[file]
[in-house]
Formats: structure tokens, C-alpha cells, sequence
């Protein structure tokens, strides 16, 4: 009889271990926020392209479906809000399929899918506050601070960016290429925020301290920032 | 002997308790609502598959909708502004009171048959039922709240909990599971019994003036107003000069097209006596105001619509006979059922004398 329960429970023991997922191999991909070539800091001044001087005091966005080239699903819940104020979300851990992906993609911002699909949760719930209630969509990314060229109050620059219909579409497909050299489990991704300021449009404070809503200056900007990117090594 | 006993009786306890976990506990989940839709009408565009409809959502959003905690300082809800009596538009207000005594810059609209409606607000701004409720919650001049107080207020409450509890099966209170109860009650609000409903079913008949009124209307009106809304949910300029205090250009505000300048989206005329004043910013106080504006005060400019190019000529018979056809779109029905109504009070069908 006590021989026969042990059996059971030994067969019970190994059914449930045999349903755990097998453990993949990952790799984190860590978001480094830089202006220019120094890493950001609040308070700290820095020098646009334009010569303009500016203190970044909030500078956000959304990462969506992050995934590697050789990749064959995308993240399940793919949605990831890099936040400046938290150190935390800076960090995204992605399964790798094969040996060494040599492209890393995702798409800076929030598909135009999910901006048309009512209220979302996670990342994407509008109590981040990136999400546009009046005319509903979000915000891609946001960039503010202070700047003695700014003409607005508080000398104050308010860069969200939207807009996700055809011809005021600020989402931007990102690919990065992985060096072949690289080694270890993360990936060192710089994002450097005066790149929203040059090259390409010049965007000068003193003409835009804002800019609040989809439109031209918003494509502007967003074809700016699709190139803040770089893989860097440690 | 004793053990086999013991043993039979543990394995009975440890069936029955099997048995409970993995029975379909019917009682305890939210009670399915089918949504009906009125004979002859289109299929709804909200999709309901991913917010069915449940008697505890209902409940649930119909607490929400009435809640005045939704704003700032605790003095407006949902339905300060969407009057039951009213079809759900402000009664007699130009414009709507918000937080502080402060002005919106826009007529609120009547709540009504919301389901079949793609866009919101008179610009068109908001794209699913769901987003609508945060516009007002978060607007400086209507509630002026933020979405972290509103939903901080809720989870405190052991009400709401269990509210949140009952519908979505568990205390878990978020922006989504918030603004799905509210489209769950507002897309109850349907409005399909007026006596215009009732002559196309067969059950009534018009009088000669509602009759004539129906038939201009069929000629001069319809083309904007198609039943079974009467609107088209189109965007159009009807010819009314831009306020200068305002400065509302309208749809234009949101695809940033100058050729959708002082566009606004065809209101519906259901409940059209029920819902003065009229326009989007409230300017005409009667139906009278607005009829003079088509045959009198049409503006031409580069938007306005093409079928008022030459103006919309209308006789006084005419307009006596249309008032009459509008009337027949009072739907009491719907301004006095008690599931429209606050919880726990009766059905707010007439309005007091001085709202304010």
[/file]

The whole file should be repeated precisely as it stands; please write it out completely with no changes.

[in-house]
Formats: structure tokens, C-alpha cells, sequence
């Protein structure tokens, strides 16, 4: 009889271990926020392209479906809000399929899918506050601070960016290429925020301290920032 | 002997308790609502598959909708502004009171048959039922709240909990599971019994003036107003000069097209006596105001619509006979059922004398 329960429970023991997922191999991909070539800091001044001087005091966005080239699903819940104020979300851990992906993609911002699909949760719930209630969509990314060229109050620059219909579409497909050299489990991704300021449009404070809503200056900007990117090594 | 006993009786306890976990506990989940839709009408565009409809959502959003905690300082809800009596538009207000005594810059609209409606607000701004409720919650001049107080207020409450509890099966209170109860009650609000409903079913008949009124209307009106809304949910300029205090250009505000300048989206005329004043910013106080504006005060400019190019000529018979056809779109029905109504009070069908 006590021989026969042990059996059971030994067969019970190994059914449930045999349903755990097998453990993949990952790799984190860590978001480094830089202006220019120094890493950001609040308070700290820095020098646009334009010569303009500016203190970044909030500078956000959304990462969506992050995934590697050789990749064959995308993240399940793919949605990831890099936040400046938290150190935390800076960090995204992605399964790798094969040996060494040599492209890393995702798409800076929030598909135009999910901006048309009512209220979302996670990342994407509008109590981040990136999400546009009046005319509903979000915000891609946001960039503010202070700047003695700014003409607005508080000398104050308010860069969200939207807009996700055809011809005021600020989402931007990102690919990065992985060096072949690289080694270890993360990936060192710089994002450097005066790149929203040059090259390409010049965007000068003193003409835009804002800019609040989809439109031209918003494509502007967003074809700016699709190139803040770089893989860097440690 | 004793053990086999013991043993039979543990394995009975440890069936029955099997048995409970993995029975379909019917009682305890939210009670399915089918949504009906009125004979002859289109299929709804909200999709309901991913917010069915449940008697505890209902409940649930119909607490929400009435809640005045939704704003700032605790003095407006949902339905300060969407009057039951009213079809759900402000009664007699130009414009709507918000937080502080402060002005919106826009007529609120009547709540009504919301389901079949793609866009919101008179610009068109908001794209699913769901987003609508945060516009007002978060607007400086209507509630002026933020979405972290509103939903901080809720989870405190052991009400709401269990509210949140009952519908979505568990205390878990978020922006989504918030603004799905509210489209769950507002897309109850349907409005399909007026006596215009009732002559196309067969059950009534018009009088000669509602009759004539129906038939201009069929000629001069319809083309904007198609039943079974009467609107088209189109965007159009009807010819009314831009306020200068305002400065509302309208749809234009949101695809940033100058050729959708002082566009606004065809209101519906259901409940059209029920819902003065009229326009989007409230300017005409009667139906009278607005009829003079088509045959009198049409503006031409580069938007306005093409079928008022030459103006919309209308006789006084005419307009006596249309008032009459509008009337027949009072739907009491719907301004006095008690599931429209606050919880726990009766059905707010007439309005007091001085709202304010």